Bodhisattva Chattopadhyay: Technologies of Progress: Scientific Encyclopedias and Periodicals in 19th Century Bengal

This project investigates the formation of scientific culture in colonial Bengal through an in-depth study of two genres of synchronization: the stable genre of the scientific encyclopedia, and the unstable genre of the scientific periodical.

Although the project may be seen primarily to fall within the purview of history of science, among its secondary aims, the project seeks to unpack the relevance of the concept of synchronization in understanding futurist projection in disciplines and fields that interface with the natural sciences.

Research questions:

  • How is the concept of synchronization relevant to the process of colonial modernity, especially as it is expressed in the vocabulary of Renaissance phenomenons in colonial contact zones?
  • Can synchronization explain discursive proliferation or proliferation in scientific knowledge? Given that its origins lie in Enlightenment belief in a unity of knowledge, in what ways is it connected to disciplinarity or the formation of disciplinary boundaries?
  • What role does translation play in the processes of synchronization?

Conference

The Re:Enlightenment Exchange 5: Knowledge as a Public Good

Oslo, May 18-19 2015

ReX5 moved beyond the forms and frameworks and considered the actual work that knowledge performs in the world – how old and new knowledge gives rise to events, actions, innovations, and transformations. 

May 18: The Geo-Temporal Re:Enlightenment: Centers, Peripheries, Mediation

Discussion with participation both from the University of Oslo and from the Re:Enlightenment Project about  how Enlightenment forms and practices moved from the centers, in London, Paris, and Berlin, to the peripheries, and how they changed on the way.

  • Welcome by Helge Jordheim (Oslo) and Cliff Siskin (New York)
  • Centers and Peripheries
    • Brief contributions by Ellen Krefting (Oslo), Siv Gøril Brandtzæg (Trondheim), Brita Brenna (Oslo), Trygve Riiser Gundersen (Oslo), Murray Pittock (Glasgow), Kim Sloan (London), William St. Clair (London)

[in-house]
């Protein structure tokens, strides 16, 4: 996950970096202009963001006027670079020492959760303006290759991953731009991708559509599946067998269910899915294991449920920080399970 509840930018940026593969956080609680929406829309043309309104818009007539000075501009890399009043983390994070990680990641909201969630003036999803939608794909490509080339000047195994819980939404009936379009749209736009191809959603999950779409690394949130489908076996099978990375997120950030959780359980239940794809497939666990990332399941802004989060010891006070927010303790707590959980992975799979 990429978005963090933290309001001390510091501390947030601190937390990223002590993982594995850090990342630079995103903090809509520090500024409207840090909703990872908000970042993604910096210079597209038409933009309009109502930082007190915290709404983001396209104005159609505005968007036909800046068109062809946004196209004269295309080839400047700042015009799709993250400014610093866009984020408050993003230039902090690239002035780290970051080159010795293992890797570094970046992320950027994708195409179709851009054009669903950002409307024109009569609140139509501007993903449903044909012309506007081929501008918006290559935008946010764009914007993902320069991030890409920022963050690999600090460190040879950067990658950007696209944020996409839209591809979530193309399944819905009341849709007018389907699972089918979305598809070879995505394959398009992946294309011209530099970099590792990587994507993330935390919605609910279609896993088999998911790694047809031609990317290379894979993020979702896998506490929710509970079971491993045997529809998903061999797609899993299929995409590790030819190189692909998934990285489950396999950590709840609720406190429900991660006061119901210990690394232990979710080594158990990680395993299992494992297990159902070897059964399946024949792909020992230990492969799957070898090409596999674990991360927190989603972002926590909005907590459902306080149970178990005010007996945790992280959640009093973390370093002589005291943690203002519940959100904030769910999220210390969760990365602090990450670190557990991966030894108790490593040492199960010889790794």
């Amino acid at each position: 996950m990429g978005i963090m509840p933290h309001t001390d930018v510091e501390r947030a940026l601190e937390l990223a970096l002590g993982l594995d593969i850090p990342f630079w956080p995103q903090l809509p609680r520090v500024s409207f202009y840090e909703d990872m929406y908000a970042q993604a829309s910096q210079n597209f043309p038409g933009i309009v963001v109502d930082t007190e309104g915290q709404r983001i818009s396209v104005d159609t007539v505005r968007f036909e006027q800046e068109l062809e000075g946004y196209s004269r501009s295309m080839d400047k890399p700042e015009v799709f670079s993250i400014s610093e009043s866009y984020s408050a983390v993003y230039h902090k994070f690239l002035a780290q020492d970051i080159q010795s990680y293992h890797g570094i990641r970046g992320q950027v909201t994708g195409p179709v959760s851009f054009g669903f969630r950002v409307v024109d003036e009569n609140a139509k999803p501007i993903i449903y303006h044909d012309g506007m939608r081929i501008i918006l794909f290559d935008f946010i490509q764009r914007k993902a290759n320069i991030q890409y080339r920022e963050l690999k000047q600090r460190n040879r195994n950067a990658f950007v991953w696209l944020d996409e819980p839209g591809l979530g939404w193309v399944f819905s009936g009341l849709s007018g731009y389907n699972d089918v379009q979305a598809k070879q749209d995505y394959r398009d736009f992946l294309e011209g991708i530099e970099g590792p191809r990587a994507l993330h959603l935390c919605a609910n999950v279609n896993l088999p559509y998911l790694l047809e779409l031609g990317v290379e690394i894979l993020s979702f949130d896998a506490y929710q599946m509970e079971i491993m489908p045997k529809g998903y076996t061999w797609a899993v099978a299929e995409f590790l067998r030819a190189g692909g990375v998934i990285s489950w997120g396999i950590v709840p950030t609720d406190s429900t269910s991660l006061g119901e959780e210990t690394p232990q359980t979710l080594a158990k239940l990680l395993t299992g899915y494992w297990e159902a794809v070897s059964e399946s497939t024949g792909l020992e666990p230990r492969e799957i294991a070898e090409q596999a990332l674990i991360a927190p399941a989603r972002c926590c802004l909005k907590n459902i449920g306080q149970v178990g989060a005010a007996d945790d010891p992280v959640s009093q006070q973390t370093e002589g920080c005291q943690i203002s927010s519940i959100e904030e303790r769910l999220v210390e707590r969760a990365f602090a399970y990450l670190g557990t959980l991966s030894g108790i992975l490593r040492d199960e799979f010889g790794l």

• Mediation and Temporalization
    • Brief contributions by Helge Jordheim (Oslo), Rana Issa (Oslo), Einar Wigen (Oslo), Bodhissattva Chattopadhyay (Oslo/Delhi), Geoffrey Bowker (Irvine), Leslie Siskin (New York), Ivor Goodson (Brighton)
  • Contested Enlightenment
    • Public discussion on elements of the Enlightenment heritage, such as human rights and freedom of speech, and their current meanings, uses and status.
    • Interventions by Pete de Bolla (Cambridge) and Frederik Stjernfelt (København). Chaired by Anne Fastrup and Helge Jordheim.

May 19: New Forms of Re:Enlightenment: Archives, Genres, Disciplines, Databases, and Algorithms

  • Digital Re:Enlightenment
    • Collaborative intervention by Bill Blake (New York), Mark Algee-Hewitt (Stanford), Rachael Scarborough King (Santa Barbara), Seth Rudy (Memphis), Ryan Heuser (Stanford), Yohei Igarashi (Connecticut)
  • Workshops with various materials from the National Library
    • Enlightenment periodicals in Denmark-Norway
    • The Archive in Motion Project
    • Encyclopeadias in print and on the web
    • Ngram and the Digital National Library
  • Are the Humanities viable? Questioning Labels and Disciplines.
    • Public discussion on the futures of knowledge beyond crisis lamentations, science wars, and instrumentalist polemics.
    • Brief contributions by Cliff Siskin (New York), Bill Warner (Santa Barbara), Shearer West (Oxford), Karen O’Brien (London) and Erling Sandmo (Oslo). Chaired by Helge Jordheim.
  • Business meeting of the Re:Enlightenment Project

The Re:Enlightment Exchange 5 Oslo is organized in cooperation with the Free Word Foundation and the Norwegian National Library.

 

Published Apr. 8, 2021 1:44 PM - Last modified May 28, 2021 3:06 PM